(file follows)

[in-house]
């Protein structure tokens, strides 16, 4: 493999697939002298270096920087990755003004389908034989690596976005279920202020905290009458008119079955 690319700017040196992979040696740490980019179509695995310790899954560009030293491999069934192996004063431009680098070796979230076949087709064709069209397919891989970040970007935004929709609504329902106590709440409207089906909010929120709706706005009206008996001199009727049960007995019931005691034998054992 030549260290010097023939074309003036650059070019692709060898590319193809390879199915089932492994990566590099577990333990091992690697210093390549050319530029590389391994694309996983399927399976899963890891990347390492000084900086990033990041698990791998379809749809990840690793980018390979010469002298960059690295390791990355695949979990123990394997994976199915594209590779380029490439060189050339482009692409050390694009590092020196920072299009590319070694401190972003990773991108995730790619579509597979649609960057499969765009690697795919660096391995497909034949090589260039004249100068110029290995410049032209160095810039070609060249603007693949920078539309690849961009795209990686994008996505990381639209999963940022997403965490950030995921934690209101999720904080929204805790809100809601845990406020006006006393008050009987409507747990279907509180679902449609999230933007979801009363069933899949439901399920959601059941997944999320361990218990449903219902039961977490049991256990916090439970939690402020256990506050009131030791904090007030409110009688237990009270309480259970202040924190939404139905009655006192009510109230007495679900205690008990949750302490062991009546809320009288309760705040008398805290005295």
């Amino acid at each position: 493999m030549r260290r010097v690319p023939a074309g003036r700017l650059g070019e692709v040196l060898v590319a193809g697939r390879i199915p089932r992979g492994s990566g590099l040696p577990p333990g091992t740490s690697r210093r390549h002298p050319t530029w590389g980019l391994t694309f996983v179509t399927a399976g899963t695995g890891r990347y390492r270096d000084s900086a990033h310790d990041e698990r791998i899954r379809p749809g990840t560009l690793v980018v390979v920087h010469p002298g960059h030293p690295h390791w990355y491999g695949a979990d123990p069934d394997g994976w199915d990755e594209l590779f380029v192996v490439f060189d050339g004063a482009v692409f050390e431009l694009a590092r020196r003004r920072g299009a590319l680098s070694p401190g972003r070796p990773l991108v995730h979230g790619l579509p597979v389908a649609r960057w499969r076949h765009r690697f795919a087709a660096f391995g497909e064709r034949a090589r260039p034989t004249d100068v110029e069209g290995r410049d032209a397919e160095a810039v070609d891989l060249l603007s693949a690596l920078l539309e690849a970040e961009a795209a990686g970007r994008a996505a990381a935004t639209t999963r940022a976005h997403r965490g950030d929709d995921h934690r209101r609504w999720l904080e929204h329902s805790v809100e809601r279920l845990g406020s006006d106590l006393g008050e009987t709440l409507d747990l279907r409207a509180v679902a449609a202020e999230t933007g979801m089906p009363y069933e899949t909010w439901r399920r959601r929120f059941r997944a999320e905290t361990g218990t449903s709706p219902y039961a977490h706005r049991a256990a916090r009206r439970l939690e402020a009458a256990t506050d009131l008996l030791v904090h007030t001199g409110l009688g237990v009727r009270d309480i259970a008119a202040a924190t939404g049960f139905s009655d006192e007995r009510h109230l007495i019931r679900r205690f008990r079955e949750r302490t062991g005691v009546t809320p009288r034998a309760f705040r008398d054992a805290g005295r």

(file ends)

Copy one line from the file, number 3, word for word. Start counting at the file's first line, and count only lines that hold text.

């Amino acid at each position: 493999m030549r260290r010097v690319p023939a074309g003036r700017l650059g070019e692709v040196l060898v590319a193809g697939r390879i199915p089932r992979g492994s990566g590099l040696p577990p333990g091992t740490s690697r210093r390549h002298p050319t530029w590389g980019l391994t694309f996983v179509t399927a399976g899963t695995g890891r990347y390492r270096d000084s900086a990033h310790d990041e698990r791998i899954r379809p749809g990840t560009l690793v980018v390979v920087h010469p002298g960059h030293p690295h390791w990355y491999g695949a979990d123990p069934d394997g994976w199915d990755e594209l590779f380029v192996v490439f060189d050339g004063a482009v692409f050390e431009l694009a590092r020196r003004r920072g299009a590319l680098s070694p401190g972003r070796p990773l991108v995730h979230g790619l579509p597979v389908a649609r960057w499969r076949h765009r690697f795919a087709a660096f391995g497909e064709r034949a090589r260039p034989t004249d100068v110029e069209g290995r410049d032209a397919e160095a810039v070609d891989l060249l603007s693949a690596l920078l539309e690849a970040e961009a795209a990686g970007r994008a996505a990381a935004t639209t999963r940022a976005h997403r965490g950030d929709d995921h934690r209101r609504w999720l904080e929204h329902s805790v809100e809601r279920l845990g406020s006006d106590l006393g008050e009987t709440l409507d747990l279907r409207a509180v679902a449609a202020e999230t933007g979801m089906p009363y069933e899949t909010w439901r399920r959601r929120f059941r997944a999320e905290t361990g218990t449903s709706p219902y039961a977490h706005r049991a256990a916090r009206r439970l939690e402020a009458a256990t506050d009131l008996l030791v904090h007030t001199g409110l009688g237990v009727r009270d309480i259970a008119a202040a924190t939404g049960f139905s009655d006192e007995r009510h109230l007495i019931r679900r205690f008990r079955e949750r302490t062991g005691v009546t809320p009288r034998a309760f705040r008398d054992a805290g005295r």